1. Pants*

          I was in the compliance department in my most previous job life. They were especially stingy with admins and in-house lawyers, which is why we lost them constantly. However, Trade Compliance was a whole other ballgame. They actually paid very well for TC, especially for people who have certifications. The Trade Compliance team was incredibly competent and we still were hit with fines now and again. My eyes nearly fell out of my face when I read your comment.

          1. Pam Poovey*

            This doesn’t surprise me at all… I work in import/export and have been with my company for 3 years… I was hired 3 years ago to handle office admin & accounting stuff. Under $20/hr. It very quickly morphed into office admin, accounting, import and export operations, compliance, etc. Then they got rid of 1/3 of our staff and had me traveling between offices (in different states) for half of last year. I am now essentially the office manager, admin, finance, compliance, training, and all operations that my boss doesn’t want to handle… for under $50k. I’m not sure what else I could do to get a salary and title that match my actual responsibilities, and very little of my experience and knowledge would be transferable to another field. Living the American dream.

            1. Pants*

              I hope you’re looking? (Don’t suppose you want to tell me what state you’re in? I’m in TX. I say that while facepalming.) Does the company at the VERY LEAST let you keep your airline miles accrued from your travel?

            2. DJ Abbott*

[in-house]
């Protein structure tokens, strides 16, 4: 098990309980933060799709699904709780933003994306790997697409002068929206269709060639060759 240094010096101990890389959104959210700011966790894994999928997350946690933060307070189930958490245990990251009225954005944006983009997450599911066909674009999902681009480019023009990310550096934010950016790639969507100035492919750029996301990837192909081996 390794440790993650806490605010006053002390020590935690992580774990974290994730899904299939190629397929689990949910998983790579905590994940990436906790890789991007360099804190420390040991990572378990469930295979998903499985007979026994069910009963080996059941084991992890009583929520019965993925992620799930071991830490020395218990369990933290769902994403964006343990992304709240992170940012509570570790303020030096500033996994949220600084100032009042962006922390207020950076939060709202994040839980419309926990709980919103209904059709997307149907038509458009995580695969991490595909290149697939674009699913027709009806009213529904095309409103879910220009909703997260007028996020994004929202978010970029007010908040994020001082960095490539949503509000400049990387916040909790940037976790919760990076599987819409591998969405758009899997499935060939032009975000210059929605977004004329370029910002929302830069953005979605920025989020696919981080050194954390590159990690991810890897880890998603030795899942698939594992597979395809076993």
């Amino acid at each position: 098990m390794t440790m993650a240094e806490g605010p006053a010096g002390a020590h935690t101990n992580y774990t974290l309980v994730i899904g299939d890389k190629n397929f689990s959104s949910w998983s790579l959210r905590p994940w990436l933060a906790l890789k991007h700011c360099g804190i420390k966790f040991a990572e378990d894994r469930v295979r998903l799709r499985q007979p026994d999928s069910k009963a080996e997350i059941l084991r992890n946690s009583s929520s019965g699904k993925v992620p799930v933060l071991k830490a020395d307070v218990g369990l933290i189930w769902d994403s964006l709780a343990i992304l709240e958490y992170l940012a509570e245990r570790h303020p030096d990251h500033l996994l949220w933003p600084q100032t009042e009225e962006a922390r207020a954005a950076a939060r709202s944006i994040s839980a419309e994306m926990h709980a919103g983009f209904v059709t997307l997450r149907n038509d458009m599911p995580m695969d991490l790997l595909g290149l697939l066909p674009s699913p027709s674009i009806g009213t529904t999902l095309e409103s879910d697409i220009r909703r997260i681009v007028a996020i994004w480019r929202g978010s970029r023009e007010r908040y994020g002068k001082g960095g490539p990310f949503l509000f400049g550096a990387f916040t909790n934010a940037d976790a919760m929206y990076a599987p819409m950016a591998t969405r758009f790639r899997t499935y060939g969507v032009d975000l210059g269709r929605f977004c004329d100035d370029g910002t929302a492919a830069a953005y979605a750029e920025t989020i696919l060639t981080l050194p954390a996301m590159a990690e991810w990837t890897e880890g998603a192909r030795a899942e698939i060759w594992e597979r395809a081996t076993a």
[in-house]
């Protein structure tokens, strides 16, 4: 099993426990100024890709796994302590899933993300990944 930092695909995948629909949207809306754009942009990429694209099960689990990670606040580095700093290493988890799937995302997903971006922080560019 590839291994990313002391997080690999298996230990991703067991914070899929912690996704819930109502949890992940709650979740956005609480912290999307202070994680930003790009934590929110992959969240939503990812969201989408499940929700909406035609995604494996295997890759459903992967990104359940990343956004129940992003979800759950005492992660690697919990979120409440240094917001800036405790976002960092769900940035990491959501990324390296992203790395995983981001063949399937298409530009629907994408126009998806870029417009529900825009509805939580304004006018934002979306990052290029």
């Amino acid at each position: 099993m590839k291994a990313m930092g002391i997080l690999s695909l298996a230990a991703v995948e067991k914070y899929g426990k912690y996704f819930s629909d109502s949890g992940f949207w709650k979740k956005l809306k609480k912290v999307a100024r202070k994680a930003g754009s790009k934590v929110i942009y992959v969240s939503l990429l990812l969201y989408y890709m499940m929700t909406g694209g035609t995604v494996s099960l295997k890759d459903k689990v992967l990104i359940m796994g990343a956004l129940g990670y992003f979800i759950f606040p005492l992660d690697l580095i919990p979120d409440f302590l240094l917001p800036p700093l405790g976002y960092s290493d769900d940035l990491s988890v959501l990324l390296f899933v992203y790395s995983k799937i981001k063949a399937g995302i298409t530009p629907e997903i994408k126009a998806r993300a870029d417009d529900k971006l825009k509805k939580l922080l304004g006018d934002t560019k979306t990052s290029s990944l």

Are there any good staffing agencies where you are? I am working with one who says I am the perfect profile for a job I never would have heard of otherwise.
              If there are any staffing agencies near you, send your résumé to all of them and follow up. They will be able to figure out what jobs you are well-suited for and might be able to get you one.

        2. President Porpoise*

          Woo boy, as an import/export compliance professional who develops procedures (among other things) for a large company – those folks are playing with fire. Trade compliance is a complex monster.

        3. TimeisMoney*

          And given that every new employee costs are least $10k to onboard and then has to get up to speed, the amount of money they lost rather than just paying the right person

          1. Sloanicote*

            This is what kills me. My office fiddles around trying to hire part time people or train up new graduates for complex roles, and when they burn out or flame out, which happens after a year or so, they do it again. After five years of this nonsense you could have just paid a competent person fairly given the start up costs and training, not to mention whatever task you wanted the role for is just not getting done.

        4. No Longer Gig-less Data Analyst*

          Thank you all for confirming I wasn’t crazy! I went to one half-day seminar on the topic and came back saying that there was no way I would be responsible for Trade Compliance. I was a Cost Accountant with no prior experience in Manufacturing or Supply Chain. That seminar scared the bejeezus out of me, I basically said “I’m too soft for Federal prison if I screw up” and went along my merry way.

          1. Pants*

            I put on a huge event each year when I was in Compliance. We’d have speakers come in and such. One guy named his session: “What to do when the black SUVs pull up to your house.” (answer: get a lawyer and say your prayers, basically)

            I did some research for due diligence compliance but I said hell no to anything on the trade side. I’m not signing my name on forms, thank you.

            1. Rulekeeper Willie*

              I do federal grant compliance and management which involved a lot administrative work including procurement. I have never once worried about civil liability for a screw-up. They have insurance for that! Hell they have insurance for bad publicity… for screw ups the worst case is firing. Now, I will say that is unless you did something like embezzlement or other criminal activity , that’s a different ball game. Then you get the lawyer.

              1. Pants*